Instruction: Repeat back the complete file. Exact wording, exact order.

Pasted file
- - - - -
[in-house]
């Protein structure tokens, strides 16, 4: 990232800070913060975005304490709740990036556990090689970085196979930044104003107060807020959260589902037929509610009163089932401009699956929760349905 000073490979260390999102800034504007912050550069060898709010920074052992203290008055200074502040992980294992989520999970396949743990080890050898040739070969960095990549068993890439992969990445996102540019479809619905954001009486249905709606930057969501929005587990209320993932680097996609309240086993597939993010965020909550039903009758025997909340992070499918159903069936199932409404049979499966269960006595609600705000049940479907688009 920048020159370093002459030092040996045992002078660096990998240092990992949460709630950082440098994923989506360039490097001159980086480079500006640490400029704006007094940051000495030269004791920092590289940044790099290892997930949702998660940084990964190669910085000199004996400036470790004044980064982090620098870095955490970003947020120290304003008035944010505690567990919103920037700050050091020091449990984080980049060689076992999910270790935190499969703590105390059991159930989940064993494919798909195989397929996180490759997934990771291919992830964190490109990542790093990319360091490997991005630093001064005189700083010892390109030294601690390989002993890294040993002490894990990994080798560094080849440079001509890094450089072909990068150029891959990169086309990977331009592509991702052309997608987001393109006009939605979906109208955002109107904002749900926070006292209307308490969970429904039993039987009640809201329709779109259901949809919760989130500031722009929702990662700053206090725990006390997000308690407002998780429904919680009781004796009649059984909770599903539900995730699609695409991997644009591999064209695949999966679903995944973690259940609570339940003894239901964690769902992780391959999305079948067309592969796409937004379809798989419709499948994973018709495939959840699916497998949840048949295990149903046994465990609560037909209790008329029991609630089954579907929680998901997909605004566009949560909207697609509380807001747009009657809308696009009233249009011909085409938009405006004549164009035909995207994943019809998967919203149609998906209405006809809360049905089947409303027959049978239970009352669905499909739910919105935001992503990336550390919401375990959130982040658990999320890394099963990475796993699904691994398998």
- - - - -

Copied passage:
[in-house]
């Protein structure tokens, strides 16, 4: 990232800070913060975005304490709740990036556990090689970085196979930044104003107060807020959260589902037929509610009163089932401009699956929760349905 000073490979260390999102800034504007912050550069060898709010920074052992203290008055200074502040992980294992989520999970396949743990080890050898040739070969960095990549068993890439992969990445996102540019479809619905954001009486249905709606930057969501929005587990209320993932680097996609309240086993597939993010965020909550039903009758025997909340992070499918159903069936199932409404049979499966269960006595609600705000049940479907688009 920048020159370093002459030092040996045992002078660096990998240092990992949460709630950082440098994923989506360039490097001159980086480079500006640490400029704006007094940051000495030269004791920092590289940044790099290892997930949702998660940084990964190669910085000199004996400036470790004044980064982090620098870095955490970003947020120290304003008035944010505690567990919103920037700050050091020091449990984080980049060689076992999910270790935190499969703590105390059991159930989940064993494919798909195989397929996180490759997934990771291919992830964190490109990542790093990319360091490997991005630093001064005189700083010892390109030294601690390989002993890294040993002490894990990994080798560094080849440079001509890094450089072909990068150029891959990169086309990977331009592509991702052309997608987001393109006009939605979906109208955002109107904002749900926070006292209307308490969970429904039993039987009640809201329709779109259901949809919760989130500031722009929702990662700053206090725990006390997000308690407002998780429904919680009781004796009649059984909770599903539900995730699609695409991997644009591999064209695949999966679903995944973690259940609570339940003894239901964690769902992780391959999305079948067309592969796409937004379809798989419709499948994973018709495939959840699916497998949840048949295990149903046994465990609560037909209790008329029991609630089954579907929680998901997909605004566009949560909207697609509380807001747009009657809308696009009233249009011909085409938009405006004549164009035909995207994943019809998967919203149609998906209405006809809360049905089947409303027959049978239970009352669905499909739910919105935001992503990336550390919401375990959130982040658990999320890394099963990475796993699904691994398998």